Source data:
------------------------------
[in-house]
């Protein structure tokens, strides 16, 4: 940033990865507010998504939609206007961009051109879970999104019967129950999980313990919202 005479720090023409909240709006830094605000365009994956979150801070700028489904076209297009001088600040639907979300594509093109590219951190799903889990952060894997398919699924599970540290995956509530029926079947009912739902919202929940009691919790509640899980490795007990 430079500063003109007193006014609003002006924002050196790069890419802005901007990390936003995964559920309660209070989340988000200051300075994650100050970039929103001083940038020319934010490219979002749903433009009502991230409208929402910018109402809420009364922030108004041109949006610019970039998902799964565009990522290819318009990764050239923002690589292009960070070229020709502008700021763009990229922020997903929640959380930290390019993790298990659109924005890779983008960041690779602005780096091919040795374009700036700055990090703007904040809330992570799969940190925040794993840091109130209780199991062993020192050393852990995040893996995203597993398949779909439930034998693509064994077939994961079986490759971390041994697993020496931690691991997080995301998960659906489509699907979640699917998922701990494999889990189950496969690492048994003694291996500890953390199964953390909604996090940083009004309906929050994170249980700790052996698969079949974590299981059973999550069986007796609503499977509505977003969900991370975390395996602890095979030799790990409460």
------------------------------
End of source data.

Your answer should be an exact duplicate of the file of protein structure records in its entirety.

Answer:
[in-house]
């Protein structure tokens, strides 16, 4: 940033990865507010998504939609206007961009051109879970999104019967129950999980313990919202 005479720090023409909240709006830094605000365009994956979150801070700028489904076209297009001088600040639907979300594509093109590219951190799903889990952060894997398919699924599970540290995956509530029926079947009912739902919202929940009691919790509640899980490795007990 430079500063003109007193006014609003002006924002050196790069890419802005901007990390936003995964559920309660209070989340988000200051300075994650100050970039929103001083940038020319934010490219979002749903433009009502991230409208929402910018109402809420009364922030108004041109949006610019970039998902799964565009990522290819318009990764050239923002690589292009960070070229020709502008700021763009990229922020997903929640959380930290390019993790298990659109924005890779983008960041690779602005780096091919040795374009700036700055990090703007904040809330992570799969940190925040794993840091109130209780199991062993020192050393852990995040893996995203597993398949779909439930034998693509064994077939994961079986490759971390041994697993020496931690691991997080995301998960659906489509699907979640699917998922701990494999889990189950496969690492048994003694291996500890953390199964953390909604996090940083009004309906929050994170249980700790052996698969079949974590299981059973999550069986007796609503499977509505977003969900991370975390395996602890095979030799790990409460």